Molecular Modeling and Docking of Fluoxetine–NLRP3 Complexes.

The finding that fluoxetine inhibits inflammasome activation suggests that an appropriate template for the modeling of NLRP3 should be one in an inactive state rather than an activated state. Thus, we used the cryo-EM structure of ref. 17, Protein Data Bank (PDB) file 6NPY, as a template for modeling NLRP3 interactions with fluoxetine. As well as a bound ADP molecule, this structure features an NLRP3 monomer bound to NEK7, which was deleted from the structure prior to any additional modifications. The hook-shaped leucine-rich repeat domain to which NEK is predominantly bound was also deleted, leaving the NACHT domain, which has the nucleotide-binding domain near its center, with ADP bound in this structure (Fig. 2A). Fluoxetine was modeled using SybylX2.1 (Certara), and low-energy conformers were identified using systematic search, with seven rotatable bonds and electrostatics included. The distance D1 between the CF3 carbon and para-H substituent on the unsubstituted phenyl ring was monitored, enabling identification of fully extended (highest D1) versus folded Y-shaped (lower D1) conformers. The global minimum had a low D1 and an internal H-bond between an amino NH and the ether oxygen but was too wide to fit in the nucleotide-binding cavity of NLRP3. A cluster of the lowest energy fully extended conformers was less than 1.5 Kcal/mol above the global minimum, easily attainable in an induced fit interaction. In binding to a protein, the internal H-bond is also likely to be disrupted by competing intermolecular H-bonding opportunities. Thus, the lowest energy extended conformation of fluoxetine was used to superimpose on the structure of ATP generated from the experimental ADP pose (as detailed in the legend to Fig. 2), with minor modifications to the methylamine side chain rotamers to minimize steric clashes in the cavity. Minimization of this all-atom complex using the OPLS3 force field as implemented in Maestro version 10.7 (Schrodinger, Inc.) generated the pose shown in Fig. 2 C and D. For this and subsequent docking calculations, several small gaps in the NLRP3 structure (disordered external loops) were not modeled but were capped with neutral amides, as these regions do not impinge on the core nucleotide-binding cavity, which is defined by residues highlighted in red in SI Appendix, Fig. S2B.
Using that definition of the binding region of interest, docking of the S enantiomer of fluoxetine in and around the nucleotide-binding cavity of the truncated NLRP3 structure was performed using the HADDOCK2.4 web server at the University of Utrecht van Zundert et al. (18). HADDOCK successfully identified three clusters of poses for S-fluoxetine interacting with at least some residues within the nucleotide-binding cavity. The “best” conformer in one of those three clusters was essentially identical to the pose identified by the ligand overlap approach (Fig. 2). The PRODIGY-LIGAND program from the same research group (19, 20) was used to calculate the free energy of the binding of fluoxetine to NLRP3 from the HADDOCK output PDB file of the docked complex.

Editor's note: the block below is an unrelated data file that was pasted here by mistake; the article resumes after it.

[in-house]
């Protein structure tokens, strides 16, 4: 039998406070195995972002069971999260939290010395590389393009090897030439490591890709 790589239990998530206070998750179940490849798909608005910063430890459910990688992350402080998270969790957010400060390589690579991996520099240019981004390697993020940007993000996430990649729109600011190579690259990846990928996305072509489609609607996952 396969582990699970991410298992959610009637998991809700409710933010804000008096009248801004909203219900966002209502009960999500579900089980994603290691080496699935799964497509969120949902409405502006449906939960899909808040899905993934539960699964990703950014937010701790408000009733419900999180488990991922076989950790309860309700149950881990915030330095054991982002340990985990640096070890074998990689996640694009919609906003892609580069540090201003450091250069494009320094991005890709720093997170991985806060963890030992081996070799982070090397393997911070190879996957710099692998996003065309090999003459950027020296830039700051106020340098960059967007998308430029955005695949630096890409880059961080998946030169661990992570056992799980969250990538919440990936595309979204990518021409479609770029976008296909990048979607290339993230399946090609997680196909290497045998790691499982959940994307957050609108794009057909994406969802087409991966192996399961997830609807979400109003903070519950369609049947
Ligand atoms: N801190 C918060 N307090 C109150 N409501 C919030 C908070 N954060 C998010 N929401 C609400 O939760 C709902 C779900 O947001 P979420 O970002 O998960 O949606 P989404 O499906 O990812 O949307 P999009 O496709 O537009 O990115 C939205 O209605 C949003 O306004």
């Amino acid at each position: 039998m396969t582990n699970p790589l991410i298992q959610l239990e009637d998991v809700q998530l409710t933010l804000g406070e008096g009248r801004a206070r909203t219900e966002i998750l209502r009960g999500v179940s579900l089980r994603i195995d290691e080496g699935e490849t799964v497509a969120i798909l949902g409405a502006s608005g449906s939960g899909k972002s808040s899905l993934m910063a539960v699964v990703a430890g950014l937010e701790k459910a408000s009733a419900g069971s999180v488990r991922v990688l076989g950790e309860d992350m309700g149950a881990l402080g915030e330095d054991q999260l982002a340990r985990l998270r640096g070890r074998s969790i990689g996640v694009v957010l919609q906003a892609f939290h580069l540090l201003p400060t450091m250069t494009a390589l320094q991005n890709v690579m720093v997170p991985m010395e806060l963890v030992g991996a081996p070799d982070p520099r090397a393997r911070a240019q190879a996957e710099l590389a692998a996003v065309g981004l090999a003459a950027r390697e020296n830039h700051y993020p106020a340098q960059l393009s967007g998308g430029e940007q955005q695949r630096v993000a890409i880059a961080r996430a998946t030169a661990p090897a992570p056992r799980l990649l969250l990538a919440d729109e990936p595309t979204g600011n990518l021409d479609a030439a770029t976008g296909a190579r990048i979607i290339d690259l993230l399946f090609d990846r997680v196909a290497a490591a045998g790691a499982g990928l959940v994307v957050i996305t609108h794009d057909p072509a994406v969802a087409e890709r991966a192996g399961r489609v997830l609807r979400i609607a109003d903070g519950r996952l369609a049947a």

Cell Culture Studies.

All cell culture experiments were compliant with the University of Virginia Institutional Biosafety Committee regulations. The human retinal pigment epithelial cell line ARPE-19 (American Type Culture Collection) was maintained in Dulbecco’s Modified Eagle Medium supplemented with 10% fetal bovine serum (FBS) and standard antibiotics. Mouse BMDMs were cultured in Iscove’s modified Dulbecco’s media with 10% FBS and 20% L929 supernatants. All cells were maintained at 37 °C in a 5% CO2 environment.

ASC speck imaging.

BMDMs seeded on chambered coverslips (30,000 cells/well) for 12 h were pretreated with fluoxetine (10 μM) or 0.1% DMSO (control) for 2 h. Cells were transfected with Alu RNA using Lipofectamine 3000 (Thermo Fisher) for 12 h. Coverslips were fixed with 2% paraformaldehyde (15 min at room temperature), washed with phosphate-buffered saline (PBS), permeabilized, blocked with blocking buffer (PBS, 0.1% TX-100, 5% normal goat serum; 1 h at 4 °C), incubated with anti-ASC antibody (Adipogen; 1:300) with blocking buffer, and visualized with Alexa Fluor 555 (Invitrogen). Nuclei were stained with DAPI. Slides mounted using Fluoromount-G (SouthernBiotech) were imaged by confocal microscopy (Nikon A1R). The number of specks per 0.09 mm2 field among the mock-transfected, Alu-transfected, and Alu-transfected and fluoxetine-treated cells were compared by two-tailed Student’s t test. Mean and SEM values are presented.